This is a condensed version of an article that originally appeared in Contemporary Art Philippines (now Art+ Magazine) Issue 21 (2011). The article is republished here as part of #ArtPlusFlashbackFriday project. You can view the full article here.
By Cid Reyes; images courtesy of Ayala Museum
In time for Ayala Museum’s exhibition on National Artist Victorio Edades, CAP reprints Contributing Editor CID REYES’ Q&A with the iconoclast whose passionate defense of Modernism still resonates today.
Victorio Edades was born on December 23, 1895 in Barrio Bolosan, Dagupan, Pangasinan. He received his Bachelor of Fine Arts from the University of Washington, 1915-19. In 1925, he obtained his Master of Arts from the same university. Edades organized the School of Fine Arts, University of Sto. Tomas in 1935. He also founded the Atelier of Modern Art, with Diosdado Lorenzo and Galo Ocampo, in 1937.
His awards and distinctions include: First Prize, English Composition Contest, Dagupan, 1915; Gold Medal, Oratorical Contest, 1919; Free tuition for High Scholastic Standing, University of Washington, 1921-1928; Second Prize, “The Sketch,” Seattle Fine Arts Competition, 1928; Chairman of the Jury, Art Competition among Filipino Painters conducted by the occupying Japanese Forces, 1942; Member, Board of Judges, First Art Competition of the Art Association of the Philippines with Fernando Amorsolo, E. Aguilar Cruz and Francisco Monti, an Italian sculptor, 1948; Medal and Diploma, AAP, 1960; Pro Patria Award, Rizal Centennial Celebration, 1961; Manila Cultural Award in Painting, 1964; Plaque of Merit, AAP, 1973; The National Artists Award of the Republic of the Philippines, 1976; Annual Merit Award, Fiesta Celebration, City of Dagupan, 1976; Doctor of Fine Arts, honoris causa, UST, 1977; and Tanglaw ng Lahi Award, Ateneo de Manila University, 1980.
Edades was proclaimed National Artist for Painting in 1976. He died in 1985.
The interview was conducted in the artist’s residence in Davao. April 1973.
CID REYES: The painting for which you are most well-known is called “The Builders.” Do you consider it your best painting?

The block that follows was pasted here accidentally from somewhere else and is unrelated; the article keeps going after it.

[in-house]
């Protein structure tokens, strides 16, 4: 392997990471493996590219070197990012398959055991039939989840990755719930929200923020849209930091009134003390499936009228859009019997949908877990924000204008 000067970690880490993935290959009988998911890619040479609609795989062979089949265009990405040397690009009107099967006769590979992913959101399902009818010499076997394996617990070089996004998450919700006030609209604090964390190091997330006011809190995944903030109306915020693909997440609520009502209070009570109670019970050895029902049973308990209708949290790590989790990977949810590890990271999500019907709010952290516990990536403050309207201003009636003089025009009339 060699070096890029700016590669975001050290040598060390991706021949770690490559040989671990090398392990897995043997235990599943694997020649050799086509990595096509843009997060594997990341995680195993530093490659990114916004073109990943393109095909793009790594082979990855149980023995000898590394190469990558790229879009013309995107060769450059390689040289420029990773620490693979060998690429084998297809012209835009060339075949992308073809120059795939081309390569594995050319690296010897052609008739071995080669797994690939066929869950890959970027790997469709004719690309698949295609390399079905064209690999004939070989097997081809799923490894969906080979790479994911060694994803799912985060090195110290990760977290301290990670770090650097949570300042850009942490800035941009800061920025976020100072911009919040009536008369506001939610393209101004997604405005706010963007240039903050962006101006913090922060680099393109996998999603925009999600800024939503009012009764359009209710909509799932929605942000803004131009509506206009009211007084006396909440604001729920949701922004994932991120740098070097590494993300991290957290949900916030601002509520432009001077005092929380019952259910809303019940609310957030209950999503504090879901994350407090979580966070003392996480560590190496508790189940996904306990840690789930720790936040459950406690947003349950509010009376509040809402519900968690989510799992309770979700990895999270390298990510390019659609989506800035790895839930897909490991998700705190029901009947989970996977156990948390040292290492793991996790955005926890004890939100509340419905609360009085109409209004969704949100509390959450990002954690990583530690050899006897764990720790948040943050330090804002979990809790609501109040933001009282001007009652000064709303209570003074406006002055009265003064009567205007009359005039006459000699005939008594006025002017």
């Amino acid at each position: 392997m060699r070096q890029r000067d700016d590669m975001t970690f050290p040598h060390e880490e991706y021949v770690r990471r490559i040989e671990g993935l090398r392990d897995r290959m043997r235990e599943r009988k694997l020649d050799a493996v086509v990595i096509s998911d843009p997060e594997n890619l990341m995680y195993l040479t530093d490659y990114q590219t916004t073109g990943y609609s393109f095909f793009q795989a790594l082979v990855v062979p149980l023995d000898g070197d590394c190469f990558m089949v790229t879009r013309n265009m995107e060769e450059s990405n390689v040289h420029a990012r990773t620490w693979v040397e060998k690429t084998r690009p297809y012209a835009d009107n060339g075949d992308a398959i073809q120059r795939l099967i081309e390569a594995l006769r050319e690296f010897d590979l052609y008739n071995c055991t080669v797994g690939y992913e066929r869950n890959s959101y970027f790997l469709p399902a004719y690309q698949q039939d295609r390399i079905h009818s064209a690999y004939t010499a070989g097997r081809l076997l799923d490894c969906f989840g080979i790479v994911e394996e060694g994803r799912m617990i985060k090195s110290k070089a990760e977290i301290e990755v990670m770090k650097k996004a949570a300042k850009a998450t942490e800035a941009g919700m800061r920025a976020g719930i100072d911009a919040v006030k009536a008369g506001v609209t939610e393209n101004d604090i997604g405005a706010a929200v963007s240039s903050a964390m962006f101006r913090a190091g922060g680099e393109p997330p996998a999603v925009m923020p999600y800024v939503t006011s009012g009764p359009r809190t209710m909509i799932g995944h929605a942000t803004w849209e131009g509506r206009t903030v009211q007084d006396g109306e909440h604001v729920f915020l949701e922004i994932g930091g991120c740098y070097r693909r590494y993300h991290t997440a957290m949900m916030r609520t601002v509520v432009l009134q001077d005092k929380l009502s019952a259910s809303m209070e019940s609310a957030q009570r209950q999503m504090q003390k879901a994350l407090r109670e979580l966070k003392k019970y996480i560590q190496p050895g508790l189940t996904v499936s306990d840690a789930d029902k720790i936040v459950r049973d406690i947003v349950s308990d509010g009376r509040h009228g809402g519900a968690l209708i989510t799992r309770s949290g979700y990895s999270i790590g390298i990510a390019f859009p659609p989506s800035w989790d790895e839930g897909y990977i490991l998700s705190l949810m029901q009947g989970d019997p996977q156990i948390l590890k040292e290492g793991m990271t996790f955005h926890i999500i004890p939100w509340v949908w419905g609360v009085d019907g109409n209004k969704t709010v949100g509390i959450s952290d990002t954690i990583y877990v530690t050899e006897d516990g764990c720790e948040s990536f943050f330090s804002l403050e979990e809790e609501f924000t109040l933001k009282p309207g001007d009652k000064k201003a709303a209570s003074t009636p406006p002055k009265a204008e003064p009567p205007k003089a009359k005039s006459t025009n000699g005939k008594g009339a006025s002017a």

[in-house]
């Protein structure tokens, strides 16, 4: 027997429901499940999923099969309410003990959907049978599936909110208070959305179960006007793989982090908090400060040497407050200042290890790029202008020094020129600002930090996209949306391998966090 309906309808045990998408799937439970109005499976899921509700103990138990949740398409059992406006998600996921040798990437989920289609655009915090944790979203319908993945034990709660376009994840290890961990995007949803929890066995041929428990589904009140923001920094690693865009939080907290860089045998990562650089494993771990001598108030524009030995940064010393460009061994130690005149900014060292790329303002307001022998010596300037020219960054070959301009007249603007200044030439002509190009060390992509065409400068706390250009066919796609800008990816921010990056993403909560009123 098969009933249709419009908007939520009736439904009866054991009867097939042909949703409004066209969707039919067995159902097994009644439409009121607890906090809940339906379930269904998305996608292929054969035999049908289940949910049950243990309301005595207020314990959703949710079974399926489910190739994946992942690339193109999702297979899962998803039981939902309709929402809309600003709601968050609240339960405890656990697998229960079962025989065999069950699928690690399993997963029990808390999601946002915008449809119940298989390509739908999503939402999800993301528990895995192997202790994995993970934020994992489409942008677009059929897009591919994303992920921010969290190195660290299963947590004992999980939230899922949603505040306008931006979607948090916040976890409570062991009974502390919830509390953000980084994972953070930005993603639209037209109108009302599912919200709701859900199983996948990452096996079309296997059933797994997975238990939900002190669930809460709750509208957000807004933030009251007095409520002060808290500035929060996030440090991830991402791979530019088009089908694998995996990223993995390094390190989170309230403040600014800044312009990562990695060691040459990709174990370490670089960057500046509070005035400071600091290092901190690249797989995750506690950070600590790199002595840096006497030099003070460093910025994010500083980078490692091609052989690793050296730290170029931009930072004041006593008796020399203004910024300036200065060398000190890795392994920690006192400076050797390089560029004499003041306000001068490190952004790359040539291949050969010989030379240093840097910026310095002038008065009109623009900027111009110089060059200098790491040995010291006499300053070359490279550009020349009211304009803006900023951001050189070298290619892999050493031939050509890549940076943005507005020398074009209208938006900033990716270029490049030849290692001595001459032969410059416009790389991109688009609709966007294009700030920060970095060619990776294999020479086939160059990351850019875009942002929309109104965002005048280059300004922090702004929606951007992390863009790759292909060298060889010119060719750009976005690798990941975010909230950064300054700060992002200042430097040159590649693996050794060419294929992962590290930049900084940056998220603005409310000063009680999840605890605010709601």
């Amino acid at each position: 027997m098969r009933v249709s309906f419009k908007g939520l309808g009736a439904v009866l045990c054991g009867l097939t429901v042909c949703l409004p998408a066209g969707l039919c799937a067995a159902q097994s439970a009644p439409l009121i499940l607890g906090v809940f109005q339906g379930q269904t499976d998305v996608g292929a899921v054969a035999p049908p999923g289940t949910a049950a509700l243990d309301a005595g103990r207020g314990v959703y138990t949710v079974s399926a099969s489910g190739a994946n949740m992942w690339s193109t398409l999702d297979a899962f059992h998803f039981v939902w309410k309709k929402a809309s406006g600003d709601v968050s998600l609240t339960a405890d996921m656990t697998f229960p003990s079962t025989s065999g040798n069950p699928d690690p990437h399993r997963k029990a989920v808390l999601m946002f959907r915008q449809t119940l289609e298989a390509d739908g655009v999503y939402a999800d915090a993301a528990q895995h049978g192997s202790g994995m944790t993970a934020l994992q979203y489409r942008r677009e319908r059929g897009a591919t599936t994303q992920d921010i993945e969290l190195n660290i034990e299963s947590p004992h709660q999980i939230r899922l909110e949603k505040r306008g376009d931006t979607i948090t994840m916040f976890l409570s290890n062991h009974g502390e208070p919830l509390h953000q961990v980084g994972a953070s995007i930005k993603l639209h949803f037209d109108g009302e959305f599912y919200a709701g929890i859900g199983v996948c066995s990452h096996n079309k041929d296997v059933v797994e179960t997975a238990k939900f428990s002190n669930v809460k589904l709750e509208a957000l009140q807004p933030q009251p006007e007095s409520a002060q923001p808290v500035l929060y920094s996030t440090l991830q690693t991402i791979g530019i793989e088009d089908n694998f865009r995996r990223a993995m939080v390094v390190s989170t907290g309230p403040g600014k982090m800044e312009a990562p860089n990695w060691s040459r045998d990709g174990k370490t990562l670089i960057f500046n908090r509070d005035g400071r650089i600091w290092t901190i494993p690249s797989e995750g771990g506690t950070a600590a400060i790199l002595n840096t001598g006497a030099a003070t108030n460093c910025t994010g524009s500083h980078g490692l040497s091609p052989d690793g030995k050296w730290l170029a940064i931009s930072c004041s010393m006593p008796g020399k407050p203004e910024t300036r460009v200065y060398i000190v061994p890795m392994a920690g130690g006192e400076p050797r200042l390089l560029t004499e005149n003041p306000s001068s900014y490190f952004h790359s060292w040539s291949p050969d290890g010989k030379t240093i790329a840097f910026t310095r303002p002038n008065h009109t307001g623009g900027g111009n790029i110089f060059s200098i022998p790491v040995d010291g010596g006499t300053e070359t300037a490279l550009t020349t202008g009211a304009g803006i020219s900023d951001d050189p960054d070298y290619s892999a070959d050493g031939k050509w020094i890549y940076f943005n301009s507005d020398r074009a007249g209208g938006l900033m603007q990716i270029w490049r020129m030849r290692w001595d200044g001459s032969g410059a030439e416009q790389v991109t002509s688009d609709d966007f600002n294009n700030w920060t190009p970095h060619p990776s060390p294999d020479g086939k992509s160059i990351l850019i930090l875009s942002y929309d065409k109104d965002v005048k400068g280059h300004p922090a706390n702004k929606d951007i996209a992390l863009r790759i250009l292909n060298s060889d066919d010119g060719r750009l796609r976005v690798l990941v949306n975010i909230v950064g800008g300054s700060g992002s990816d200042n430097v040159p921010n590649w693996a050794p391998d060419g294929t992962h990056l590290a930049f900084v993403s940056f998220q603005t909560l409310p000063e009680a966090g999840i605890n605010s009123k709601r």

VICTORIO C. EDADES: No, but it was in that painting that I put my entire soul. You see, I come from the working class of our society. My parents and my relatives are all farmers. I have always associated myself with farmers and workers. Even in Alaska where I worked for nine years, I associated with the Filipino workers. My sympathies have always been with the working man, and in “The Builders” I wanted to show the beauty and dignity of labor. The painting depicts workers in various poses. I did the painting in 1928; I spent, I think, three or four months working on it. It was last exhibited during my show at the Philippine Columbian Club.
What caused the furor over that show, your first one-man exhibition?
Remember this was the year 1928. My paintings were conceived in big, forceful masses, with strokes that are visible, strokes that were new to the viewing public in the Philippines, in contrast to Amorsolo’s brushstrokes which were very smooth, very fine in technique. His technique was what the public had been accustomed to when they looked at paintings. The rough-and-rugged way I shaped my figures was a bit too much for them. They thought I was a lunatic who did not know how to draw.
Your Columbian show seemed to have received such vitriolic criticism from the public and the press alike. Was there not a single favorable reaction from anyone?
There was an artist who used to work with the Bureau of Public Works. His name was Gregorio Paredes, the father of our famous architect Paredes. He wrote an article in the papers and came to the defense, shall we say, of modern art.
Would you let us quote him?
Yes, certainly. (Quoting from a clipping of the article.)
The above lines are not the words of an art critic; they are expressions of simple appreciation from a fellow artist.
Were you ever impressed by Amorsolo’s paintings? Did you ever admire his works?
No. To me his paintings were like embroidery, just like a girl’s silk dress. Too fine. In a painting I look for character and vigor. Amorsolo’s paintings were like the work of a gentle boy or a gentle girl: sweet and charming. I had been taught to capture strength in a painting. So we molded masses in a big way. We eliminated a lot of details. The more details you put in a painting, the more you destroy the form. That’s why when I arrived from America, Amorsolo’s paintings looked timid to me.
Do you know what Amorsolo thought of your paintings?
I do not know. But I do know what Guillermo Tolentino thought of my work. He told me once that if he were asked, he would recommend me to teach advertising art. He thought that was the only thing I was fit for.